(Email-Worm.Win32.Bagle.bj (Kaspersky), W32/Bagle.CA.worm (Panda), TROJ_BAGLE.BH (Trend Micro))
Files: WINSHOST.EXE and WIWSHOST.EXE in the Windows\\System32 folder, and antivirus sites routed to localhost (i.e. disabled).
Use the BitDefender Removal Tool.
Mihai Neagu<br />
BitDefender Virus Researcher<br />
With signatures before 17 april 2005, the virus was detected as BehavesLike:Win32.SiteHijack because it disables the victim\'s computer to go to certain antivirus sites.
The virus arrives by mail, with various subjects and attachment names. The spreading was done manually, not by the worm itself.
When ran, the worm opens a notepad windows with the text: \"Sorry.\" and drops two files in the Windows/System32 directory:
The first file (WINSHOST.EXE) makes EXPLORER.EXE to load the second file (WIWSHOST.EXE) by creating a new thread in its address space. That is, the legitimate EXPLORER.EXE loads the infected file in memory and runs it, so you will not see any of the worm executables in task manager.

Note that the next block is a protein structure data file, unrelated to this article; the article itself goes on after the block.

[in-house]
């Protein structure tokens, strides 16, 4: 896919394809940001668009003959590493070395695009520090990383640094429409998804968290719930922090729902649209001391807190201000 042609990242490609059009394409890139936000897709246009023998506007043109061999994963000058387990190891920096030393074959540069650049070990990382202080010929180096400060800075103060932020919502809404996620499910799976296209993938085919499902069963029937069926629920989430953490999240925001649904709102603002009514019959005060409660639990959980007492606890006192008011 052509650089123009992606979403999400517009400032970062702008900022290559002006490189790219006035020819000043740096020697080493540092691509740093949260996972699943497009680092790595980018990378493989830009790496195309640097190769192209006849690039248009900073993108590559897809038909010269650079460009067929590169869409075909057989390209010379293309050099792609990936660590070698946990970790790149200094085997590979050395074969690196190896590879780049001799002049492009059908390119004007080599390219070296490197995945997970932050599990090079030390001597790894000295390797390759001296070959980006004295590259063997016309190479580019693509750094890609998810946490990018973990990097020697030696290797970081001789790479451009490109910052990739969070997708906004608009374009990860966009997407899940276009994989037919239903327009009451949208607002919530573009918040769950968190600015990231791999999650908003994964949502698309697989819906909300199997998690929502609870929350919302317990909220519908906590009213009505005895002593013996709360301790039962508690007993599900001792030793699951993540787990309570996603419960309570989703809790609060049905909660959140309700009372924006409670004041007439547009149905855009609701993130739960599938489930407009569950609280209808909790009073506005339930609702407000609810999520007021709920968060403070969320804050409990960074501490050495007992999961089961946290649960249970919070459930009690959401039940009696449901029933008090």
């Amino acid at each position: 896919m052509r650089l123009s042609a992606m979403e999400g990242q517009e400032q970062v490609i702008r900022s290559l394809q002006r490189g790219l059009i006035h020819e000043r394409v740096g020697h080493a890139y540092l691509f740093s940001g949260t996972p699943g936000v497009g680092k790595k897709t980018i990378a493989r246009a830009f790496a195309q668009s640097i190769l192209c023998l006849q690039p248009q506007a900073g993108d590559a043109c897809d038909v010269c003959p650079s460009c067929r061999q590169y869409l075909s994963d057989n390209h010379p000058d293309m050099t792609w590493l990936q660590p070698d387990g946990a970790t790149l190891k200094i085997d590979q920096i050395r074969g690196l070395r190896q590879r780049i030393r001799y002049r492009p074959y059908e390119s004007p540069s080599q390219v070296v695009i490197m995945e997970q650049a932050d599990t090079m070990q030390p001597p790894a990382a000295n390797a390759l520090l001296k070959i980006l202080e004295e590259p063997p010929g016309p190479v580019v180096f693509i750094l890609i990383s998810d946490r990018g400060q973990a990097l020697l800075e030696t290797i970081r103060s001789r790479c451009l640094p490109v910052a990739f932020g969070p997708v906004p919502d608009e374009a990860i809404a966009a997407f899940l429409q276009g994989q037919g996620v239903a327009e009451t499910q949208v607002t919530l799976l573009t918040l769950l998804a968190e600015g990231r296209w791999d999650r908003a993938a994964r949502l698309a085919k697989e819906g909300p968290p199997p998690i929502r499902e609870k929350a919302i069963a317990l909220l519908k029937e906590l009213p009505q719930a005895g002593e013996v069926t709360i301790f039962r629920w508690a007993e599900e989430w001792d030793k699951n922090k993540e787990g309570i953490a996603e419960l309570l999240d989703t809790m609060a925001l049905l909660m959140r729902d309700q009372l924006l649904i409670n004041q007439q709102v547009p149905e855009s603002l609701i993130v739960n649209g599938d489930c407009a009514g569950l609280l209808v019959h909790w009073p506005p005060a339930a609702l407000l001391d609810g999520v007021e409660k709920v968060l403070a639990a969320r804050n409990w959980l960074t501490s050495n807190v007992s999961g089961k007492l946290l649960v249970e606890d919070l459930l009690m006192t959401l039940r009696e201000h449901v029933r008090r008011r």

To run at each Windows session, the worm sets the following key:
Software\\Microsoft\\Windows\\CurrentVersion\\Run\\\"winshost.exe\" = \"%SYSTEMDIR%\\winshost.exe\"
in both HKEY_LOCAL_MACHINE and HKEY_CURRENT_USER. (%SYSTEMDIR% is the Windows/System32 directory)
Some antivirus web sites are prevented from loading, by overwriting the Windows/System32/Drivers/Etc/hosts file resolving domain names as 127.0.0.1 (localhost). You can however access them by using their IP addresses instead of domain names.
The worm also deletes or renames antivirus/firewall registry keys and files, so as to disable their protection. For instance, the worm renames the file ZONEALARM.EXE to ZO3NEALARM.EXE and so disabled at system restart.
Also some antivirus/firewall process are terminated, as most of worms do.
The worm tries to update itself by trying to download the file OSA.GIF from certain web sites and save it to Windows directory under the name: ILE.EXE and execute it.